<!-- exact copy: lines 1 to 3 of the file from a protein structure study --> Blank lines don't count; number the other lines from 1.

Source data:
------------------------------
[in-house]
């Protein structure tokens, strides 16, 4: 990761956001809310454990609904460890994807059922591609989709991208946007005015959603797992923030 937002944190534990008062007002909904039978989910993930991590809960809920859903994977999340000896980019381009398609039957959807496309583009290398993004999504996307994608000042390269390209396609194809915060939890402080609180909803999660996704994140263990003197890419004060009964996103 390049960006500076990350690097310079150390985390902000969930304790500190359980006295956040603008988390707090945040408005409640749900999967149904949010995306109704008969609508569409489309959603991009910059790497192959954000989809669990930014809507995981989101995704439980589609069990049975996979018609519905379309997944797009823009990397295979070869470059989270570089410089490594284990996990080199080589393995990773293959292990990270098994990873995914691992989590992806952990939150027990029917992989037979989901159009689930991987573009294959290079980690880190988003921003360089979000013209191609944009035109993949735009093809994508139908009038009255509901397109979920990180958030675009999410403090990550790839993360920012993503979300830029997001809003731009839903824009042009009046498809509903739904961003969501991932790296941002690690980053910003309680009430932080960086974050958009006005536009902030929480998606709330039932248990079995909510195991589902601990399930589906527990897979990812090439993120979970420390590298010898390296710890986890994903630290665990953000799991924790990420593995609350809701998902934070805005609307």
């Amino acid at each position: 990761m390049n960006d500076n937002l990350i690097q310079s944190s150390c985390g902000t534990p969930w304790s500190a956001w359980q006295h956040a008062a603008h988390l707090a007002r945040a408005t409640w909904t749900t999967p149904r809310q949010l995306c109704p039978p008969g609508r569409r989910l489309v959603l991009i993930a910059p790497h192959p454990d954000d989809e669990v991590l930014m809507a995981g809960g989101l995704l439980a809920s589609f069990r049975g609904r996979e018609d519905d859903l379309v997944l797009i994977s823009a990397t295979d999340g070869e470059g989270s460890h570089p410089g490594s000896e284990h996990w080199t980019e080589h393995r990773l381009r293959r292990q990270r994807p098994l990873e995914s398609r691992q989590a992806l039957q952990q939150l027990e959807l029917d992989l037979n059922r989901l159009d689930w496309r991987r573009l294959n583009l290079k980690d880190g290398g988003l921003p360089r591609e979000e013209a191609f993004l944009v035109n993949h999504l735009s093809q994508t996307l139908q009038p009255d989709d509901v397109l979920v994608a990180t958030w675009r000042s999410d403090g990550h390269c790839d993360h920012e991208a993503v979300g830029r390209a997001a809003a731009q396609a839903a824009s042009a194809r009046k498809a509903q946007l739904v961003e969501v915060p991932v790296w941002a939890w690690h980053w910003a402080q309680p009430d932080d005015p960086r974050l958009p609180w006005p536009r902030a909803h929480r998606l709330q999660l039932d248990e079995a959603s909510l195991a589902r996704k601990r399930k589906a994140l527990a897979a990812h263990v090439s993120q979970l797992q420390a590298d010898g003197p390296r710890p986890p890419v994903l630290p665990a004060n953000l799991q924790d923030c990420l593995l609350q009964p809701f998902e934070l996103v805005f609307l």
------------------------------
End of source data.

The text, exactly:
[in-house]
């Protein structure tokens, strides 16, 4: 990761956001809310454990609904460890994807059922591609989709991208946007005015959603797992923030 937002944190534990008062007002909904039978989910993930991590809960809920859903994977999340000896980019381009398609039957959807496309583009290398993004999504996307994608000042390269390209396609194809915060939890402080609180909803999660996704994140263990003197890419004060009964996103 390049960006500076990350690097310079150390985390902000969930304790500190359980006295956040603008988390707090945040408005409640749900999967149904949010995306109704008969609508569409489309959603991009910059790497192959954000989809669990930014809507995981989101995704439980589609069990049975996979018609519905379309997944797009823009990397295979070869470059989270570089410089490594284990996990080199080589393995990773293959292990990270098994990873995914691992989590992806952990939150027990029917992989037979989901159009689930991987573009294959290079980690880190988003921003360089979000013209191609944009035109993949735009093809994508139908009038009255509901397109979920990180958030675009999410403090990550790839993360920012993503979300830029997001809003731009839903824009042009009046498809509903739904961003969501991932790296941002690690980053910003309680009430932080960086974050958009006005536009902030929480998606709330039932248990079995909510195991589902601990399930589906527990897979990812090439993120979970420390590298010898390296710890986890994903630290665990953000799991924790990420593995609350809701998902934070805005609307």
């Amino acid at each position: 990761m390049n960006d500076n937002l990350i690097q310079s944190s150390c985390g902000t534990p969930w304790s500190a956001w359980q006295h956040a008062a603008h988390l707090a007002r945040a408005t409640w909904t749900t999967p149904r809310q949010l995306c109704p039978p008969g609508r569409r989910l489309v959603l991009i993930a910059p790497h192959p454990d954000d989809e669990v991590l930014m809507a995981g809960g989101l995704l439980a809920s589609f069990r049975g609904r996979e018609d519905d859903l379309v997944l797009i994977s823009a990397t295979d999340g070869e470059g989270s460890h570089p410089g490594s000896e284990h996990w080199t980019e080589h393995r990773l381009r293959r292990q990270r994807p098994l990873e995914s398609r691992q989590a992806l039957q952990q939150l027990e959807l029917d992989l037979n059922r989901l159009d689930w496309r991987r573009l294959n583009l290079k980690d880190g290398g988003l921003p360089r591609e979000e013209a191609f993004l944009v035109n993949h999504l735009s093809q994508t996307l139908q009038p009255d989709d509901v397109l979920v994608a990180t958030w675009r000042s999410d403090g990550h390269c790839d993360h920012e991208a993503v979300g830029r390209a997001a809003a731009q396609a839903a824009s042009a194809r009046k498809a509903q946007l739904v961003e969501v915060p991932v790296w941002a939890w690690h980053w910003a402080q309680p009430d932080d005015p960086r974050l958009p609180w006005p536009r902030a909803h929480r998606l709330q999660l039932d248990e079995a959603s909510l195991a589902r996704k601990r399930k589906a994140l527990a897979a990812h263990v090439s993120q979970l797992q420390a590298d010898g003197p390296r710890p986890p890419v994903l630290p665990a004060n953000l799991q924790d923030c990420l593995l609350q009964p809701f998902e934070l996103v805005f609307l």